Co-op City is the largest single residential development in the United States. It is located in the Bronx borough of New York, at the intersection of Interstate 95 and the Hutchinson River Parkway. Formerly the site of the "Freedomland" amusement park, Co-op City was opened in 1969, completed in 1971 and now contains 15,372 residential units, 35 high rise buildings and 7 clusters of townhouses, home to over 50,000 people. Most of these residents are middle-income and from mixed backgrounds creating a diverse environment. In recent years there has even been a surge in Russian immigrants who now reside in Co-op City. However, the complex is in a dire financial situation and in desperate need of repairs. There are structural problems with many buildings and many different needed renovations. The repair bill, once finished, will likely top $500 million.
All the buildings in Co-op City get their steam, heat, and electricity through a power plant that is located within the complex at 98 Co-op City Boulevard. The power plant went into operation in 1968, just prior to the opening of the first residential units. It contains three large scale Riley Stoker Boilers and an immense system of pipes that transport the needed energy to the other buildings.
Types of Asbestos Products Used at Co-op City
asbestos, the cheap mineral commonly used for insulation and fire-proofing, was used throughout the twentieth century. It was not until the mid 1970s that the health problems associated with the product became known. Co-op City was constructed during the final decade of widespread asbestos usage. Asbestos was often used mixed with other compounds to create strong, fire-proof tiles that were used during construction projects. The extent of asbestos usage in the residential buildings in Co-op City is unknown, but there are potential risks now because of the proposed renovations. The workers and residents will have to take precautions to protect themselves from possible exposure to hazardous asbestos dust.
The main concentration of asbestos is the power plant. During the time of construction, power plants in New York, and across the country, utilized asbestos as insulation for boilers and piping systems, thus creating a potentially dangerous work environment for the employees. Asbestos tile and paper were also used to create "fire-proof" environments in the boiler-rooms. Fire-proofing asbestos spray was also applied to certain areas, again creating a hazardous work environment.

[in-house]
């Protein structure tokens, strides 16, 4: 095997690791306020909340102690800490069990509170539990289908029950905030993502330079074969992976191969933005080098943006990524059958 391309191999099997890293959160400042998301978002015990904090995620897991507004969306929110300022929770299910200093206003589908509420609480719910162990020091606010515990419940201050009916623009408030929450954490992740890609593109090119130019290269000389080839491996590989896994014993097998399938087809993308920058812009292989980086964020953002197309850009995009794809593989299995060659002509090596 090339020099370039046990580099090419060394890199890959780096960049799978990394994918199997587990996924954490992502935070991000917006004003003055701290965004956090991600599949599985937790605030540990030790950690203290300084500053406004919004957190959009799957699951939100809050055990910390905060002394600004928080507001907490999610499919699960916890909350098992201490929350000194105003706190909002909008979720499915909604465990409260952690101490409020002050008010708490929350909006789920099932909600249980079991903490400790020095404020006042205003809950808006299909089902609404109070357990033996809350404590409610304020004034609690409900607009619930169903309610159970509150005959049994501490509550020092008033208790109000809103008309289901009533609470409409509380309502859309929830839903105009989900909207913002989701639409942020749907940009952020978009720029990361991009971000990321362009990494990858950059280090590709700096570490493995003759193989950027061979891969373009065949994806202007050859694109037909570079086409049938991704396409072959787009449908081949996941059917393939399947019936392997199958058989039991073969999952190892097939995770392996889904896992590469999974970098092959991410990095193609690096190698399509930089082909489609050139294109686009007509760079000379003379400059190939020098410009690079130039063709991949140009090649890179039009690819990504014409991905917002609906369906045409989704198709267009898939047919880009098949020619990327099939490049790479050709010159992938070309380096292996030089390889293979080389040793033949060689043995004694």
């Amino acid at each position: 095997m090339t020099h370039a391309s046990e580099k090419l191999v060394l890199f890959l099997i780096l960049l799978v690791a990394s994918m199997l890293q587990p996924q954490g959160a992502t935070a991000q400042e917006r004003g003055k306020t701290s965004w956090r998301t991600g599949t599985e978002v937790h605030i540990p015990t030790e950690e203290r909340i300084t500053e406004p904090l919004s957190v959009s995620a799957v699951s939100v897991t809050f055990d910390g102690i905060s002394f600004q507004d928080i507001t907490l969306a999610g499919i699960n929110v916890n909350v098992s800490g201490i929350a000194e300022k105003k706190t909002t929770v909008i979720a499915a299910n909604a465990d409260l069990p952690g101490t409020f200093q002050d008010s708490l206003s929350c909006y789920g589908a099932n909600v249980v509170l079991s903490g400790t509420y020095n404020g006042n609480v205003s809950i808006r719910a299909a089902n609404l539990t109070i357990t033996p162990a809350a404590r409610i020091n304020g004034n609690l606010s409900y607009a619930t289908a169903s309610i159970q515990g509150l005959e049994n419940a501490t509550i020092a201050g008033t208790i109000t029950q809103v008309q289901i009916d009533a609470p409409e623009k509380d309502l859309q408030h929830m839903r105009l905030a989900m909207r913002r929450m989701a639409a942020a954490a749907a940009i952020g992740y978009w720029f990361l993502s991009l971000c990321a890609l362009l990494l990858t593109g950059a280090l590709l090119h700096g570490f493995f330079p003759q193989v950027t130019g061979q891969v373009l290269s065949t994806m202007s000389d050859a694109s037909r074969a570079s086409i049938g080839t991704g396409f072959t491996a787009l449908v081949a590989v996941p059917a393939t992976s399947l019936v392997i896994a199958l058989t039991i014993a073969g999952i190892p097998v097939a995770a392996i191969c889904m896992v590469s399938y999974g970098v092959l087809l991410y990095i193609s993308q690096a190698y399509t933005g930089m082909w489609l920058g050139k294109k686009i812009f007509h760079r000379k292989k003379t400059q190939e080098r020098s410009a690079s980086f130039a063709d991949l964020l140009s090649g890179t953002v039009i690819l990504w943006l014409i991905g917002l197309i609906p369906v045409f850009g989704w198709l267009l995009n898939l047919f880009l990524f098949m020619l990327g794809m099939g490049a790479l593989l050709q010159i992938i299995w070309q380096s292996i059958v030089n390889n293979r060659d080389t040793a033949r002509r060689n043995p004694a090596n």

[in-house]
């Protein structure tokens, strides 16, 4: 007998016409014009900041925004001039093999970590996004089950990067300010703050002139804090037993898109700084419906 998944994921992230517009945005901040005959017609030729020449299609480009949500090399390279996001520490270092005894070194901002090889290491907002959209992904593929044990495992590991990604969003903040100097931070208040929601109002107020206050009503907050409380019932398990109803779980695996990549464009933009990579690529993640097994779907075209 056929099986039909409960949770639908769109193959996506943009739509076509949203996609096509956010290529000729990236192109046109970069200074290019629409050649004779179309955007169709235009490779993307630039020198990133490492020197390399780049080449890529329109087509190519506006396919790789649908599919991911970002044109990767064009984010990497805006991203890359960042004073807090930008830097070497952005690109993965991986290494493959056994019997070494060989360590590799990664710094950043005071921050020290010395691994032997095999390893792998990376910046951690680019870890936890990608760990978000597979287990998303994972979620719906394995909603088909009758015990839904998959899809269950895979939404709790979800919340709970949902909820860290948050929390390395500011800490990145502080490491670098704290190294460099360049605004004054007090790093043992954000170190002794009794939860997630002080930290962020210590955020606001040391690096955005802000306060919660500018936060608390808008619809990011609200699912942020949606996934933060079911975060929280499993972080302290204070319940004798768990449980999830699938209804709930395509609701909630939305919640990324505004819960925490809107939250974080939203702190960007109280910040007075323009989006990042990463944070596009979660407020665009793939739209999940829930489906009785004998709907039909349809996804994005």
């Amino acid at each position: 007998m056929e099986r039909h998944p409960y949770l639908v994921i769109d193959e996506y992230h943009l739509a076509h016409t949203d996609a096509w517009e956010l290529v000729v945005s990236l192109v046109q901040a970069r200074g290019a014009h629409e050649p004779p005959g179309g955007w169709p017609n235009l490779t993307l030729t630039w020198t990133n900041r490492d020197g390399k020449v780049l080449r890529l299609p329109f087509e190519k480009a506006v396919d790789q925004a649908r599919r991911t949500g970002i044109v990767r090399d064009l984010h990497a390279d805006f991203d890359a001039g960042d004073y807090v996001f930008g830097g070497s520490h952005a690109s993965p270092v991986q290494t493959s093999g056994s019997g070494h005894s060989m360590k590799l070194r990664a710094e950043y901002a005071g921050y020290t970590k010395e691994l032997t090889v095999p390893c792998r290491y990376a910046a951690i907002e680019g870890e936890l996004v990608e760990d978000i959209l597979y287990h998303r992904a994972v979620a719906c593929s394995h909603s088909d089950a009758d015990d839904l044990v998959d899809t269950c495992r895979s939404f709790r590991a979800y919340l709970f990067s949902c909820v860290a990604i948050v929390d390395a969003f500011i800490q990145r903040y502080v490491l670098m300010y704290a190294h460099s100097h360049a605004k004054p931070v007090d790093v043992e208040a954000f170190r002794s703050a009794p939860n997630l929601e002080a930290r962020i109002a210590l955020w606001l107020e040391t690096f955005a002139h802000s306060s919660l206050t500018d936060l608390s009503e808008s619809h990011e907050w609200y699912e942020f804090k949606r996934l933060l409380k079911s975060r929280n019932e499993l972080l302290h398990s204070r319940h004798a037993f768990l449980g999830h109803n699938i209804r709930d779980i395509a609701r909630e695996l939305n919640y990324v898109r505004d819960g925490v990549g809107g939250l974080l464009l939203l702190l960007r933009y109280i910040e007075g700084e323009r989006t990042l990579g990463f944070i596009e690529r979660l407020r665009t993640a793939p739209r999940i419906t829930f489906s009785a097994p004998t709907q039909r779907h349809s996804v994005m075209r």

Due to size limitations, the asbestos products would need to be altered and fitted to specific projects. Asbestos paper would need to be cut, and the pipe insulation and filler products often needed to be sanded down depending on the situation, throwing asbestos dust into the air. Gaskets were either made with asbestos, or made out of asbestos. Since it is difficult to create a perfect gasket, a worker would have to grind it or sand it down, getting more asbestos dust in the air.
Many employees who never worked directly with asbestos products were still at risk because it was present throughout the facility. As asbestos insulation was applied, maintained and repaired it often put dust particles in the air that could have been inhaled by anyone. The excessive amount of building works, repairs, and maintenance that occurred in the Co-op City power plant put every employee at risk.
Co-op City Contract Workers At Risk for Mesothelioma and Other Asbestos Diseases
By the mid 1970s, strong evidence was uncovered regarding the health dangers associated with prolonged exposure to asbestos. Many who had worked with asbestos for extended periods of time were coming down with pulmonary diseases (such as mesothelioma, lung cancer and asbestosis) from breathing asbestos dust.
The asbestos-related diseases include:
Mesothelioma: a type of cancer only caused by asbestos exposure that attacks the lining around the lungs and/or heart and/or abdomen. This cancer is not in the organs themselves, though untreated it will spread. The most common form is pleural mesothelioma (lung lining), then peritoneal mesothelioma (stomach lining), and then pericardial mesothelioma (heart lining).
Asbestos-Related Lung Cancer: while lung cancer can come from numerous sources, asbestos exposure can lead to the formation of a malignant tumor that blocks the air passages (common for smokers who were exposed to asbestos).
Asbestosis: a pulmonary condition, only caused by exposure to asbestos, where scar tissue builds up in the lungs causing breathing problems and low blood flow.
The diseases associated with asbestos are similar in that their symptoms often do not appear for many years after exposure. It is not uncommon for someone to develop lung cancer after a 10 year lag between onset and initial exposure. Mesothelioma cancer and asbestosis often do not become apparent for 30 to 40 years after the initial exposure to asbestos. Common symptoms include difficulty breathing, chest pains, a dry hacking cough that sometimes contains blood.
The health problems associated with asbestos were not just isolated to people who worked directly with the product. The asbestos dust would spread easily through the air putting workers who never used it at risk. Family members were also at risk because workers would return home with the dust on their clothes, shoes and even hair.